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We Three Kings: Phil Lesh, Warren Haynes and John Bell

January 03, 2014

In honor of our 250th issue, we moderated a discussion among three of our scene’s leading lights to discuss the past, present and future of the musical environment that Relix emerged from some 40 years ago. While that environment is constantly changing—as new bands explode onto the scene and older bands fade away—Phil Lesh, Warren Haynes and John Bell continue to push creative and improvisational envelopes.

A quick glance at their respective touring schedules this summer is a good indicator of how tenacious these artists remain in their desire to play—and, most important, to improvise—in front of large audiences. For fans able to attend festivals such as Mountain Jam or Lockn', it was possible to see all three of these musicians during one weekend.

Here, they provide insight into the artistic process both onstage and offstage while also reflecting on their own journeys.

Who were your role models at the onset of your career and how have they changed over time?

WARREN HAYNES: For me, personally, it’s a strange question to answer because I look at role models in different ways. As an example, I took a lot of cues from Miles Davis in the way of not always doing what people expected you to do, not ever being happy with what you are doing and looking for the next thing to make you happy. But, I don’t think that would make him a role model, so to speak.

My dad was at work from the time I woke up in the morning—he would call to wake me up to go to school and he would work till sometimes 10 or 10:30 at night, so there were a lot of times my two older brothers and myself were fending for ourselves because my dad was paying the bills and we were raised predominantly by him. My folks divorced when I was really young, so I’m sure a lot of my work ethic came from him and a lot of my sense of what integrity is.

JOHN BELL: Anyone from George Carlin to Van Morrison—that would probably be a succinct enough answer. And that hasn’t really changed over time. George Carlin would play on words and roll with that kind of imagination, and then somebody like Van Morrison—who’s rock and roll but has realized there’s more of a jazz and spiritual influence, and definitely a stream ofconsciousness kind of thing—the way he approached music.

PHIL LESH: My artistic heroes were Charles Ives and John Coltrane. They remain so.

Talk about the last time you felt musically challenged or felt like you were working without a net. Is there a defining moment in the past two years?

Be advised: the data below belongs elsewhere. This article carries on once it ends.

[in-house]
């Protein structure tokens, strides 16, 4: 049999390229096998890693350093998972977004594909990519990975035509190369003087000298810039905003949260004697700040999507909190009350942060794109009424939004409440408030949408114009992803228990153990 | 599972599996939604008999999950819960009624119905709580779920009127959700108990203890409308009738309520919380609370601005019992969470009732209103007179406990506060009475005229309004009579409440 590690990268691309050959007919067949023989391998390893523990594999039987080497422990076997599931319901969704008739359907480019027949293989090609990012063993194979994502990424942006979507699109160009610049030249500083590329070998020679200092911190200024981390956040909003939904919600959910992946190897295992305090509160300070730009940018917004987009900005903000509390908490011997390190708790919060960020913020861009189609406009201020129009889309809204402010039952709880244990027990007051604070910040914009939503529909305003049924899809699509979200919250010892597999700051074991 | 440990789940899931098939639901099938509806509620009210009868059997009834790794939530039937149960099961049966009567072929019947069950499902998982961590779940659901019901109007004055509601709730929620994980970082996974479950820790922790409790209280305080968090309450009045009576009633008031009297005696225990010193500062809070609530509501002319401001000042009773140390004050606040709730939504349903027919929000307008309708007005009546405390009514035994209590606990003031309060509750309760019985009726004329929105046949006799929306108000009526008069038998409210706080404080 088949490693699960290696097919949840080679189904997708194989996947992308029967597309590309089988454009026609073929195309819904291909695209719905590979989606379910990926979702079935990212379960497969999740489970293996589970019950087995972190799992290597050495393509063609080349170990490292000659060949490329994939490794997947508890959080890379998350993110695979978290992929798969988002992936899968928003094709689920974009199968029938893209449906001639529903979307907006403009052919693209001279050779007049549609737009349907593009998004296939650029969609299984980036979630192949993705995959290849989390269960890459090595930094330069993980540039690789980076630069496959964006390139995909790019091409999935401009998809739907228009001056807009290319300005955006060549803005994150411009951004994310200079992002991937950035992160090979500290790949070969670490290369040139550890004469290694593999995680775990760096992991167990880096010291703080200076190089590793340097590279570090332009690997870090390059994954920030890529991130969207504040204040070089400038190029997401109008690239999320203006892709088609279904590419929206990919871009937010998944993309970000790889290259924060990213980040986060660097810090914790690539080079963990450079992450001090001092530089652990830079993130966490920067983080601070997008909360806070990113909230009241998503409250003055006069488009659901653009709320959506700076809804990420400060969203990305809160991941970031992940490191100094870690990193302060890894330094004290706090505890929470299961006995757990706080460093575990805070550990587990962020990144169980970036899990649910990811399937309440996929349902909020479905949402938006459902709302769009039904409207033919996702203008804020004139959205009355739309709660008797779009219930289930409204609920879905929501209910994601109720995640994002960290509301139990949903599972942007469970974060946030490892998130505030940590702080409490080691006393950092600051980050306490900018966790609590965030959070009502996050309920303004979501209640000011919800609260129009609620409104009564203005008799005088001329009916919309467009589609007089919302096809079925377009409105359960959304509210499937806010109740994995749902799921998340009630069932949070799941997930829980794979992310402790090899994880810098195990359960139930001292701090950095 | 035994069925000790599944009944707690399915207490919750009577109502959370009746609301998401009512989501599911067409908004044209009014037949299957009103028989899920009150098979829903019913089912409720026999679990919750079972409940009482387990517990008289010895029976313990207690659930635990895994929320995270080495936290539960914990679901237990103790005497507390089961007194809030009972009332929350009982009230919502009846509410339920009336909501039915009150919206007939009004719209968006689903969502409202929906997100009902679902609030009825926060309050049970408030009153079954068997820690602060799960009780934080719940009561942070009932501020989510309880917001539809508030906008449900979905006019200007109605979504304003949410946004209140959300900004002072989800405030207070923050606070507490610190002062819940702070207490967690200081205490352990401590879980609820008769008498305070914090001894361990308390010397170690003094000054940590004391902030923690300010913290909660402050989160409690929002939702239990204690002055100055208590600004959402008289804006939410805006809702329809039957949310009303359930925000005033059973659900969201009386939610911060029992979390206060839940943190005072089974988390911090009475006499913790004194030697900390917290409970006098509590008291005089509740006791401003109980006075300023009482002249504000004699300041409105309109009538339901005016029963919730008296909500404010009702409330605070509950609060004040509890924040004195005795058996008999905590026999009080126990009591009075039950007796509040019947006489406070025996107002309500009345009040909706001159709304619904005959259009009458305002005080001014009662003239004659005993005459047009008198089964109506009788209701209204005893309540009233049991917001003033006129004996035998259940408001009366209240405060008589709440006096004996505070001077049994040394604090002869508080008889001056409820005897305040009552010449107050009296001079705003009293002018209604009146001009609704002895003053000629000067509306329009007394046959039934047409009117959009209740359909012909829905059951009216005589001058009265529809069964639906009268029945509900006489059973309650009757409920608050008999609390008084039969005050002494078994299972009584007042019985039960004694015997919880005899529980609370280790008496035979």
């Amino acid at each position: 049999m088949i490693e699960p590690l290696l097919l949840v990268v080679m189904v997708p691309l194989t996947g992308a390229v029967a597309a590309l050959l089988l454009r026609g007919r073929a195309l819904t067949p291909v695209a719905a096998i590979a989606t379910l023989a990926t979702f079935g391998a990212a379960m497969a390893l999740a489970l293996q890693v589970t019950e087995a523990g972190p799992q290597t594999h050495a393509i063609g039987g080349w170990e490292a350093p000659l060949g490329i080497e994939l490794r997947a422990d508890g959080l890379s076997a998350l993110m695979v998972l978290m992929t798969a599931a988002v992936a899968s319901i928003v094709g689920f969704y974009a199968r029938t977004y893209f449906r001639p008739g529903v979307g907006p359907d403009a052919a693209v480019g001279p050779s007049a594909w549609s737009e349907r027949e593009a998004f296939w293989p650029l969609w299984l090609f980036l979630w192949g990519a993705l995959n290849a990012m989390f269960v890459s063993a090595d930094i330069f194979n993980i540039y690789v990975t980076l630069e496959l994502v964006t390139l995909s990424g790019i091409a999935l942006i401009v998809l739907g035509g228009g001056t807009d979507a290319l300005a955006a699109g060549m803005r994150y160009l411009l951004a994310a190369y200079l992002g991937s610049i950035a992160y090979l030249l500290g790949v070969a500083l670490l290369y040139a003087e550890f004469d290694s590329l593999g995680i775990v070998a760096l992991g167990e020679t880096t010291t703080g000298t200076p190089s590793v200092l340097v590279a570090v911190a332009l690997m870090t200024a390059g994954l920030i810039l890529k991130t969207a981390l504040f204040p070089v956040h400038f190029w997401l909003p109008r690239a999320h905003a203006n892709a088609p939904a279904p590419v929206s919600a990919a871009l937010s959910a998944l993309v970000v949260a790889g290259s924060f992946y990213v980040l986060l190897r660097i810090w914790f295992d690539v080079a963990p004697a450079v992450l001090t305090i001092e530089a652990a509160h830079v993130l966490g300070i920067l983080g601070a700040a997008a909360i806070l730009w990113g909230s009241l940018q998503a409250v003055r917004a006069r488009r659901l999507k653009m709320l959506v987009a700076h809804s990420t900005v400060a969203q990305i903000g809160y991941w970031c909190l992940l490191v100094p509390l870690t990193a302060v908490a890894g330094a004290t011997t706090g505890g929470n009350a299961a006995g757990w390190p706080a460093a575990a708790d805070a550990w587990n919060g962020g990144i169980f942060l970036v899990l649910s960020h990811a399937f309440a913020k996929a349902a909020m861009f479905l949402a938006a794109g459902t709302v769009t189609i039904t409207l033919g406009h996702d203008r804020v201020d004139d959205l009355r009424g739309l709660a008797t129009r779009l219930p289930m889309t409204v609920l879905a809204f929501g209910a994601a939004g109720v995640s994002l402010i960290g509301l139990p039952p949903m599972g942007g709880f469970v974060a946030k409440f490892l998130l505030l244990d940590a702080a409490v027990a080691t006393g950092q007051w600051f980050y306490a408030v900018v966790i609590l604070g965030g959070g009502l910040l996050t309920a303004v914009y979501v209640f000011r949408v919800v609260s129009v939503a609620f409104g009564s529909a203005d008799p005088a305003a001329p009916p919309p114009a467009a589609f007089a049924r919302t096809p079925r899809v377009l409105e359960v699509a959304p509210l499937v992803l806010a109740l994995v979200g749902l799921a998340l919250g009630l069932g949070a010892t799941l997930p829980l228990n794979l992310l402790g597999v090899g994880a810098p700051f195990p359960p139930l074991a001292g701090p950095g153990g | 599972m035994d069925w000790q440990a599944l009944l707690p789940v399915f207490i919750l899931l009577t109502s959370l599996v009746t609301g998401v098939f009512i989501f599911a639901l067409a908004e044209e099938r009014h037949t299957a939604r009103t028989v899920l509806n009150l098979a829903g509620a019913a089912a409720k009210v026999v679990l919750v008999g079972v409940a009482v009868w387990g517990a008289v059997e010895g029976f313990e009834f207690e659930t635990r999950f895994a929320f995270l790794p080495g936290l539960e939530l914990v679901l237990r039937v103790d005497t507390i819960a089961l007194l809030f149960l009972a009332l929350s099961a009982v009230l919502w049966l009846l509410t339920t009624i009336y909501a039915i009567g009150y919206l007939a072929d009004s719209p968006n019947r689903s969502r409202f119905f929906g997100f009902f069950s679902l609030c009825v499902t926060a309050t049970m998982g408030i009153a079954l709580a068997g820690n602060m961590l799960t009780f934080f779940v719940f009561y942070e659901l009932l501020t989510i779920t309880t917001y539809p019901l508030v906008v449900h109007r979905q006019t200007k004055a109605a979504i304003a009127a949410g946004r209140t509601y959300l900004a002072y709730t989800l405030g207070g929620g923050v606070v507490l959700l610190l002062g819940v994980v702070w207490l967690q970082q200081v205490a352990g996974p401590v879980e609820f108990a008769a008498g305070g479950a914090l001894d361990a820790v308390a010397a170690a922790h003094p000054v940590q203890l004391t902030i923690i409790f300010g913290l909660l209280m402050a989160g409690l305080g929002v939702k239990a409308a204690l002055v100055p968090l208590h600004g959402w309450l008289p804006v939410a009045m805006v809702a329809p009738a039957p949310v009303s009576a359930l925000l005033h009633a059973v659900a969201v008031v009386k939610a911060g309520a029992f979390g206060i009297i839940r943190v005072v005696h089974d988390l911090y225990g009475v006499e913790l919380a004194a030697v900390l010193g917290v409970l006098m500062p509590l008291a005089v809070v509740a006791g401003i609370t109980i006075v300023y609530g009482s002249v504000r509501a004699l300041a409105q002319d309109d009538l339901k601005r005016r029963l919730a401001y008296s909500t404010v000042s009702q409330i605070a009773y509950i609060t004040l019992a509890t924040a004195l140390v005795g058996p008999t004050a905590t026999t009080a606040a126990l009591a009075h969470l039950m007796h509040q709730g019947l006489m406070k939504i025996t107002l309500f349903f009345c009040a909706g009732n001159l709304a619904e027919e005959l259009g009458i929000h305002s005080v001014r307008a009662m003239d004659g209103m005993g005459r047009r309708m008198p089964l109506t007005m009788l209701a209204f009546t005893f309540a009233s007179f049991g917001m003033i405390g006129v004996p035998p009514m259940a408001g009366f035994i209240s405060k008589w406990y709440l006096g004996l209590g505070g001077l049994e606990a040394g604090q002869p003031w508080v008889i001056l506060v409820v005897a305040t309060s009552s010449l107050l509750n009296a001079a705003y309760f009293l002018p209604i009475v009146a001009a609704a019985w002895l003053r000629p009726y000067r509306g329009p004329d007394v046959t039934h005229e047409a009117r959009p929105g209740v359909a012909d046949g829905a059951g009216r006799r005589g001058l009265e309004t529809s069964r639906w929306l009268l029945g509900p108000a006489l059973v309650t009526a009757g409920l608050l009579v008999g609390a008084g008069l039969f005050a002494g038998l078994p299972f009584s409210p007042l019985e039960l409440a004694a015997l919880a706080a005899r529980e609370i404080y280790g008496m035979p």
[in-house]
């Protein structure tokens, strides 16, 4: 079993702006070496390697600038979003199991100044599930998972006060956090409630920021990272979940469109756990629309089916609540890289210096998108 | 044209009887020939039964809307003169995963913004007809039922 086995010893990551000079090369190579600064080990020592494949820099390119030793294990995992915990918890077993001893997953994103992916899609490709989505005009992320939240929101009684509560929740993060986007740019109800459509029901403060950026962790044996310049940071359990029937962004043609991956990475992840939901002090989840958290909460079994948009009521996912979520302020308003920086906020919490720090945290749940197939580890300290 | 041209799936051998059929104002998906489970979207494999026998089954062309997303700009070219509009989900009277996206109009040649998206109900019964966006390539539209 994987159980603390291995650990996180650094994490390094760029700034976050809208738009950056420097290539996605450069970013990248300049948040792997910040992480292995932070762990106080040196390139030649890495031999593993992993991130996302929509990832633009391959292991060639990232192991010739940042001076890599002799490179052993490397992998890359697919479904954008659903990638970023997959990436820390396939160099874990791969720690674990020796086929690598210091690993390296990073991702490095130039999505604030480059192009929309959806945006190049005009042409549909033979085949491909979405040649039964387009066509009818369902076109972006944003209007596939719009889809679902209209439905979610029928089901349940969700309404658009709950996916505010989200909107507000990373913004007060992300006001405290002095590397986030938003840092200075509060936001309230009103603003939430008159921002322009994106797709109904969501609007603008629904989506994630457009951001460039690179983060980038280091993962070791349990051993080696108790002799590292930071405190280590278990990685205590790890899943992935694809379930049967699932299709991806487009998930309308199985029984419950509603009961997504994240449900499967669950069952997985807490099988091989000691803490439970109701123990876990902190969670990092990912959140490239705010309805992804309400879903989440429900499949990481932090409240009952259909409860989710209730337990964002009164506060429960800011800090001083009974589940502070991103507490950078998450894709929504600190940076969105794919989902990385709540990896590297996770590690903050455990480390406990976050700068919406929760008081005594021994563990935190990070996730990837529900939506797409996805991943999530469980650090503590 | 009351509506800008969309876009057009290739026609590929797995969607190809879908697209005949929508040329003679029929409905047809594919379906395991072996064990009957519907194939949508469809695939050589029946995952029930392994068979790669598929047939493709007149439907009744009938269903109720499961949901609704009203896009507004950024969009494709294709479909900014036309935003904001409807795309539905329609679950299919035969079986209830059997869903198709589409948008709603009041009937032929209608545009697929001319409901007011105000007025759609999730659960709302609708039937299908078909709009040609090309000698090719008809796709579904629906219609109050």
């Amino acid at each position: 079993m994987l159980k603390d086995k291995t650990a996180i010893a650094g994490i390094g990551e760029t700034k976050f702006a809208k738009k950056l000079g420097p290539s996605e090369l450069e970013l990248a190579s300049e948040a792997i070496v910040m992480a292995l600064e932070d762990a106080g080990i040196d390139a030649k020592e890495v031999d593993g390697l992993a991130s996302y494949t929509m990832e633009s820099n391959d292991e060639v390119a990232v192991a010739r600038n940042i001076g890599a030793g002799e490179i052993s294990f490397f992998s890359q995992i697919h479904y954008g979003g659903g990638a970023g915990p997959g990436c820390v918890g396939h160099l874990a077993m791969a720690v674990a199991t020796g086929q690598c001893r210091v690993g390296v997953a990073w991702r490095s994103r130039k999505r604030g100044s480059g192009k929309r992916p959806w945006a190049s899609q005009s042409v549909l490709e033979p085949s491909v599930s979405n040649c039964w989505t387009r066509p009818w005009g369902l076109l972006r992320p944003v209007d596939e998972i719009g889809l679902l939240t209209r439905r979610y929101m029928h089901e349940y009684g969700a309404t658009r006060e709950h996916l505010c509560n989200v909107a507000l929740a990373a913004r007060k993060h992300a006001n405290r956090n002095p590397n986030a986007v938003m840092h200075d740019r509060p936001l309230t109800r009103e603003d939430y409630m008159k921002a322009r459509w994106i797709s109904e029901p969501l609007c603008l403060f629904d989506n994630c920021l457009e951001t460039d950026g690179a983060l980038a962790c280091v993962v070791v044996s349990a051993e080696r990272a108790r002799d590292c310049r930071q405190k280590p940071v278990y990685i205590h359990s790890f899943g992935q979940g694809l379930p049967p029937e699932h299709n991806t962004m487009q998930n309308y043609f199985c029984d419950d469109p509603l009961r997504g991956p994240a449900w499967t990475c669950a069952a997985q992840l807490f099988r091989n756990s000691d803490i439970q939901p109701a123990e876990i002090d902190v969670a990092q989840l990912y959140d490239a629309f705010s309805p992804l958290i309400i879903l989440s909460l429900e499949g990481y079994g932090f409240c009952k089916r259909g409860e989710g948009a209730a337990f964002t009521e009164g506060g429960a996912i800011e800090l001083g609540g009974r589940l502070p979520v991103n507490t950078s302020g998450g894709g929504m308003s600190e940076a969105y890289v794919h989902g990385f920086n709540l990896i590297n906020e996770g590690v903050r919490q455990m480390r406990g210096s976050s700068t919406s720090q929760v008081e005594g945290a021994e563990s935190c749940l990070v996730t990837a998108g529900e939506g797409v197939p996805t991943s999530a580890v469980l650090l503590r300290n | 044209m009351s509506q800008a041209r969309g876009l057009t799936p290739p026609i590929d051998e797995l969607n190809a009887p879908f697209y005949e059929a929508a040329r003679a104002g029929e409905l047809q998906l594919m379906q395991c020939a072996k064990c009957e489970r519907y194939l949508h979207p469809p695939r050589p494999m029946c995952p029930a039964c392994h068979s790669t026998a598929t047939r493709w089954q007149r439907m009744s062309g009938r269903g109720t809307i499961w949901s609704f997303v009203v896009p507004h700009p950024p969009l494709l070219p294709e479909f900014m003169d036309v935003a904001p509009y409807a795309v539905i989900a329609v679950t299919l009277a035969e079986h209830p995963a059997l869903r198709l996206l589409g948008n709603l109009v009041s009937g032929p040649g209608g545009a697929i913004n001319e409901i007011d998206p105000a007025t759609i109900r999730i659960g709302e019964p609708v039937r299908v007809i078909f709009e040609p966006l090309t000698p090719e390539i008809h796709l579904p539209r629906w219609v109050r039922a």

LESH: That happens to some extent every night that we play. There’s always some moment where you feel like you’ve stepped into an empty elevator shaft, as Coltrane said about playing with Monk. There’s no favorite show and no favorite song—it’s beyond all that. It's meta all of that. Everything else is secondary. What else could reach that level of necessity? That’s my reason for existence.

HAYNES: The scared part—let’s talk about the Jerry Garcia Symphonic Celebration—starting with the fact that I was a nervous wreck going into it because I have never worked with a symphony or put myself in a situation where there were moments where improvisation was not an option. Fast-forward to the first night we did “Stella Blue,” which was in Raleigh, [when] I added a bar in the bridge like I am prone to do. I had sung that song many times with Phil Lesh & Friends and The Dead, and it was always one of those things where if you added a bar, the band would follow you and it was no big deal. The symphony doesn’t do that. So the next thing you know, there [are] opposing sections of the same song being played simultaneously. [Laughs.]

BELL: I’d say just last night I felt musically challenged. You just got to face it. We went up without a soundcheck and it didn’t feel like my hands were connected; [like they weren’t] speaking to each other properly for the first couple of songs—that happens. It happens when you play golf, too, if you get out on the golf course without hitting a few practice shots. The only time working without a net was back in the day when I played by myself because beyond that, after meeting Mike [Houser] and Dave [Schools] and the rest of the guys, all of a sudden, there’s your net. There’s strength in numbers as far as that goes.

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